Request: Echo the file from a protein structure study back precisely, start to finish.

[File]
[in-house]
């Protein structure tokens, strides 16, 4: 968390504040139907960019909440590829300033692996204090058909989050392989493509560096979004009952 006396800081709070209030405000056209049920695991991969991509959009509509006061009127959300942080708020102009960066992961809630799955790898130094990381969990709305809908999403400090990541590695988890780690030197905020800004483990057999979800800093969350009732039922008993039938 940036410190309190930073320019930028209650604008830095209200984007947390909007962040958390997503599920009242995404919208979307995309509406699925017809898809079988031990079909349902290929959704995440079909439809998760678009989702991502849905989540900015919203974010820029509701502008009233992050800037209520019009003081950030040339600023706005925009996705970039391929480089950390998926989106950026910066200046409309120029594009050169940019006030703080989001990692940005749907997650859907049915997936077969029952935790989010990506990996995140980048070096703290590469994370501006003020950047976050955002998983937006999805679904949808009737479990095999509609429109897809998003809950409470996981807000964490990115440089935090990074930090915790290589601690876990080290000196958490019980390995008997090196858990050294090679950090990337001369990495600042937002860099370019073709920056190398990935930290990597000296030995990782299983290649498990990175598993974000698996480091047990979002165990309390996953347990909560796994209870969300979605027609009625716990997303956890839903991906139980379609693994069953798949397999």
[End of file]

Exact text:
[in-house]
């Protein structure tokens, strides 16, 4: 968390504040139907960019909440590829300033692996204090058909989050392989493509560096979004009952 006396800081709070209030405000056209049920695991991969991509959009509509006061009127959300942080708020102009960066992961809630799955790898130094990381969990709305809908999403400090990541590695988890780690030197905020800004483990057999979800800093969350009732039922008993039938 940036410190309190930073320019930028209650604008830095209200984007947390909007962040958390997503599920009242995404919208979307995309509406699925017809898809079988031990079909349902290929959704995440079909439809998760678009989702991502849905989540900015919203974010820029509701502008009233992050800037209520019009003081950030040339600023706005925009996705970039391929480089950390998926989106950026910066200046409309120029594009050169940019006030703080989001990692940005749907997650859907049915997936077969029952935790989010990506990996995140980048070096703290590469994370501006003020950047976050955002998983937006999805679904949808009737479990095999509609429109897809998003809950409470996981807000964490990115440089935090990074930090915790290589601690876990080290000196958490019980390995008997090196858990050294090679950090990337001369990495600042937002860099370019073709920056190398990935930290990597000296030995990782299983290649498990990175598993974000698996480091047990979002165990309390996953347990909560796994209870969300979605027609009625716990997303956890839903991906139980379609693994069953798949397999």